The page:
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Many older lesbian, gay, bisexual, and transgender adults residing in long-term care facilities do not feel safe being open about their sexual identities, experts say.

Regular chats avoid lawsuits

Regular chats avoid lawsuits

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To prevent lawsuits, long-term care leaders need to routinely communicate with difficult family members, a defense attorney told a McKnight's Fall Online Expo webcast audience last month.

Also in the news for Sept. 30, 2014 . . .

CMS clarifies appropriate use of power strips in long-term care resident rooms ...GAO: Integrating Medicare and Medicaid may not reduce costs on dual-eligible care ... Brookdale discriminated against worker with fibromyalgia, EEOC claims ... State standards for physician access under Medicaid managed care vary widely, OIG finds

No ACOs have reliable interoperability with external organizations, survey finds

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A widespread lack of interoperable technology threatens the Accountable Care Organization model, according to recently released survey results.

CDC issues new guidelines on pneumococcal vaccine, says LTC flu vaccination rates remain low

CDC issues new guidelines on pneumococcal vaccine, says LTC flu vaccination rates remain low

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Long-term care workers continued to have low rates of flu vaccination last season, despite there being 92% vaccination coverage overall among physicians and nurses, the Centers for Disease Control and Prevention said Thursday. The agency also said seniors should receive two doses of the pneumococcal conjugate vaccine.

CMS releases updated Minimum Data Set manual

CMS releases updated Minimum Data Set manual

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The Centers for Medicare & Medicaid Services released an updated version of the Minimum Data Set 3.0 Resident Assessment Instrument manual Friday.

MedPAC chairman: Three-day stay requirement is 'archaic'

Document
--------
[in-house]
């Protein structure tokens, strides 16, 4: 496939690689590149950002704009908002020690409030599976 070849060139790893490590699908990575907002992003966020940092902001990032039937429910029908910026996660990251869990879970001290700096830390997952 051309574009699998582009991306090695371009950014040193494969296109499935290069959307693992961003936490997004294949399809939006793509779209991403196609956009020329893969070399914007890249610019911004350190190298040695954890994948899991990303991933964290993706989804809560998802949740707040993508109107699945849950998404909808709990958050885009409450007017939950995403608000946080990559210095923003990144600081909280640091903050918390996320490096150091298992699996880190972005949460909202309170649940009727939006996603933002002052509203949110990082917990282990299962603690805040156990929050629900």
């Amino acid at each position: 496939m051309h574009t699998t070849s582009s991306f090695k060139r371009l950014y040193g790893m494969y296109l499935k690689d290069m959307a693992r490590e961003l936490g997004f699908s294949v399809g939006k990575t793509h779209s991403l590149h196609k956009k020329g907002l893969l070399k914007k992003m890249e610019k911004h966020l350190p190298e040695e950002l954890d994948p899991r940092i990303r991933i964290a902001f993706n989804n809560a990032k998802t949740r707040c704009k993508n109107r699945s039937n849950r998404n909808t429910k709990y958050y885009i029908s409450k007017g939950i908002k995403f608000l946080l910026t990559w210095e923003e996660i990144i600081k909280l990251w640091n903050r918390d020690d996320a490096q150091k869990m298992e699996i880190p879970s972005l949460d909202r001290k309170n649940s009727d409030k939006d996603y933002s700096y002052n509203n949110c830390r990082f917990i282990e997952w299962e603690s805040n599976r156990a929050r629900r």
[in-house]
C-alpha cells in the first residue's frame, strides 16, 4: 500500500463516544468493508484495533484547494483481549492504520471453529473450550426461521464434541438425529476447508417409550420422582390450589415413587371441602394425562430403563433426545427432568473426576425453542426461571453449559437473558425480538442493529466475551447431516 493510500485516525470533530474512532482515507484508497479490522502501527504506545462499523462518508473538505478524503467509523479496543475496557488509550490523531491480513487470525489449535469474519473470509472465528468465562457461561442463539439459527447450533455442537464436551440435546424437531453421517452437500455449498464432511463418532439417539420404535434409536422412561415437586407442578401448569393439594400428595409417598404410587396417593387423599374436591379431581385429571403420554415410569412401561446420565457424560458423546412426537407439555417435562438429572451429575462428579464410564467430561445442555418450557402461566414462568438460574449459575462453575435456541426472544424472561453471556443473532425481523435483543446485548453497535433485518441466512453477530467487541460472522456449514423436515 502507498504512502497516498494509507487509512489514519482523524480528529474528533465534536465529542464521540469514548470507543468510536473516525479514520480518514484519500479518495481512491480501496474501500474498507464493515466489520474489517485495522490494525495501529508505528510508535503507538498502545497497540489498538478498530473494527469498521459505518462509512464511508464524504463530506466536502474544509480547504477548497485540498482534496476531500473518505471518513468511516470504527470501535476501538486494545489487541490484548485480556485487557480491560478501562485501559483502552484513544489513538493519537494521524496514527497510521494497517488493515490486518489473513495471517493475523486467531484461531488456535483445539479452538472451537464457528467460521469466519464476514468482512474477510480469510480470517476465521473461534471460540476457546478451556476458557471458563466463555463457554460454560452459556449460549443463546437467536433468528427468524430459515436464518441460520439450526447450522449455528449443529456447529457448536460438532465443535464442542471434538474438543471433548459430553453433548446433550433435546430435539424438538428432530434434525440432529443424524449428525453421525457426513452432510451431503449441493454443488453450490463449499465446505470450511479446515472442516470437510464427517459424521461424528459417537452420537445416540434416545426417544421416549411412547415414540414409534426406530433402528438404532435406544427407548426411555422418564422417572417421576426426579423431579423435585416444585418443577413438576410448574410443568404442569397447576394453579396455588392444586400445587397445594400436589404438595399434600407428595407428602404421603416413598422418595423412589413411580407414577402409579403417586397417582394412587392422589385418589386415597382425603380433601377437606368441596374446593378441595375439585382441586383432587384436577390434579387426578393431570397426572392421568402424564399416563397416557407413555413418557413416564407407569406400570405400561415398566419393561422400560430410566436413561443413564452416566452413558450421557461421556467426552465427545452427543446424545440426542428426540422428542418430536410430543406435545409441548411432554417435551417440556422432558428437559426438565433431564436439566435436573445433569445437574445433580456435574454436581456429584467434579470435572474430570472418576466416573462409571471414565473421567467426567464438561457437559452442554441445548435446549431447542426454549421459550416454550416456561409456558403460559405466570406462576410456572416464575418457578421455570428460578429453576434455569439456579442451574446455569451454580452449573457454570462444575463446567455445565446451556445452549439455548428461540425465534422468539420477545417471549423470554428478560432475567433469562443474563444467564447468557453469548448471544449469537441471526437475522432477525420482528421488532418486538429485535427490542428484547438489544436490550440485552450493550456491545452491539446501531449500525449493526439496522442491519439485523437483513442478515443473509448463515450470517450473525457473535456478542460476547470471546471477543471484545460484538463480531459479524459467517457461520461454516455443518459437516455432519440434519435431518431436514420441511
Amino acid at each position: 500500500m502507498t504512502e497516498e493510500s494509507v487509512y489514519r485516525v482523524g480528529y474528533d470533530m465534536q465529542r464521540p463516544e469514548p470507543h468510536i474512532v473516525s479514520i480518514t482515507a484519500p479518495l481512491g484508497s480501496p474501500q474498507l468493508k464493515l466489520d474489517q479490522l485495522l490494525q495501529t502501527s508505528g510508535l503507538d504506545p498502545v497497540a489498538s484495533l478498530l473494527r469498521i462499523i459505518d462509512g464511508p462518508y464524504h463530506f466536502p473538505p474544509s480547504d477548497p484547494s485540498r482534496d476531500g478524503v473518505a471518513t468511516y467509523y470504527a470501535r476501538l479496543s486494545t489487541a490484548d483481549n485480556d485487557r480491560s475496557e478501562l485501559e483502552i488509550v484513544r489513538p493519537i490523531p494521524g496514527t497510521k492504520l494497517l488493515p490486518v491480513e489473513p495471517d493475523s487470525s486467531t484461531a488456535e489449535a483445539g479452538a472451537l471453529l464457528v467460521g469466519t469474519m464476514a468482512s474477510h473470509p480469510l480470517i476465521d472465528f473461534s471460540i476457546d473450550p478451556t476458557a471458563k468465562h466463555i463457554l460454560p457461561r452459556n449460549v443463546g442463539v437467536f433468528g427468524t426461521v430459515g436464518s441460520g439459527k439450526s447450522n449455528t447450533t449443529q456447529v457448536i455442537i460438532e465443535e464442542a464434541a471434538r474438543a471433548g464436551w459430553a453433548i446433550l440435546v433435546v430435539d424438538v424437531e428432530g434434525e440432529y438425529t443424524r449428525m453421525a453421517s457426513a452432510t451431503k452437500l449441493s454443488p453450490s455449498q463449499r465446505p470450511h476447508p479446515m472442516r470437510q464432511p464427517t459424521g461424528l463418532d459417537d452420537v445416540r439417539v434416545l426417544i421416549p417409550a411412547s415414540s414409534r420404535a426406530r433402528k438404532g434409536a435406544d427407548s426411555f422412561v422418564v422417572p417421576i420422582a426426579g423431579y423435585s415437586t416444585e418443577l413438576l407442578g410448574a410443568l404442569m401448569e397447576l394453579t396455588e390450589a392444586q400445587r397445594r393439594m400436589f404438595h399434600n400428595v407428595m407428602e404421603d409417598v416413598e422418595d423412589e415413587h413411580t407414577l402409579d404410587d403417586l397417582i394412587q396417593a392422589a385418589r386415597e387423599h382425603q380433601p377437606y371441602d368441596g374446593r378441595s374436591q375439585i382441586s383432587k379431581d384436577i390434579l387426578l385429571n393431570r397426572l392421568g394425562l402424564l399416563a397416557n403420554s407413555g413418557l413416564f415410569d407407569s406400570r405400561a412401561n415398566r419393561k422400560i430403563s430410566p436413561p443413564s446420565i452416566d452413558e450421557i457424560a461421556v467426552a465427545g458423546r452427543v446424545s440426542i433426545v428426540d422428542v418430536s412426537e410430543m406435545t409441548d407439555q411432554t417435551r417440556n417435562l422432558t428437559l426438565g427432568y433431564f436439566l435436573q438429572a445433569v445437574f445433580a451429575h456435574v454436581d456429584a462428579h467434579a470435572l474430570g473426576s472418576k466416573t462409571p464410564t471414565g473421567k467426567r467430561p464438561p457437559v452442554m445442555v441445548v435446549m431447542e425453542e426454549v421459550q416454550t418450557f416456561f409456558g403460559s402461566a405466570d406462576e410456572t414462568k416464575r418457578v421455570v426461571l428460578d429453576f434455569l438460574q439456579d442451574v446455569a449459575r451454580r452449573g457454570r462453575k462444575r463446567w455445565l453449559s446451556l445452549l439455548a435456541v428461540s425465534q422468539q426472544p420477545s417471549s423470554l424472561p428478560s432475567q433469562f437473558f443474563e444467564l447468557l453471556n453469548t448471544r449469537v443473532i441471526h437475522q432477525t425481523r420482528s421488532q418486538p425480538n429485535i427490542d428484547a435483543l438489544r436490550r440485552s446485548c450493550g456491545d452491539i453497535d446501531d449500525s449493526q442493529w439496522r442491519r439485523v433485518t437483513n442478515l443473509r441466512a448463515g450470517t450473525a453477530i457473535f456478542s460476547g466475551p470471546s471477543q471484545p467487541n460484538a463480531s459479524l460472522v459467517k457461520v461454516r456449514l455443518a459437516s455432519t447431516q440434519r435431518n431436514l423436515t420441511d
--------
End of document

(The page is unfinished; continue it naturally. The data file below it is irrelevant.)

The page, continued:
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The government should pay for skilled nursing care without a preliminary three-day hospital stay, and the recovery auditor program should be reformed, Medicare Payment Advisory Commission members said at a meeting Friday.

NC nursing home reaches $35,000 settlement over charges it discriminated against disabled worker

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A North Carolina long-term care company has reached a $35,000 settlement over charges that it discriminated against a cook/dietary aide with a physical impairment, the Equal Employment Opportunity Commission announced Wednesday.

Little Sisters of the Poor presses contraceptive mandate case, says government's latest solution isn't good enough

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The Little Sisters of the Poor is not satisfied with the federal government's recent regulations and will continue its challenge against the Affordable Care Act's contraception mandate, the Catholic long-term care provider stated in a legal brief filed Monday.

Long-term care facilities could collect residents' unused prescription drugs under new federal regulation to combat abuse

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Long-term care facilities will have a role to play in a new prescription drug take-back effort aimed at curbing addiction and abuse, U.S. Attorney General Eric Holder announced Monday.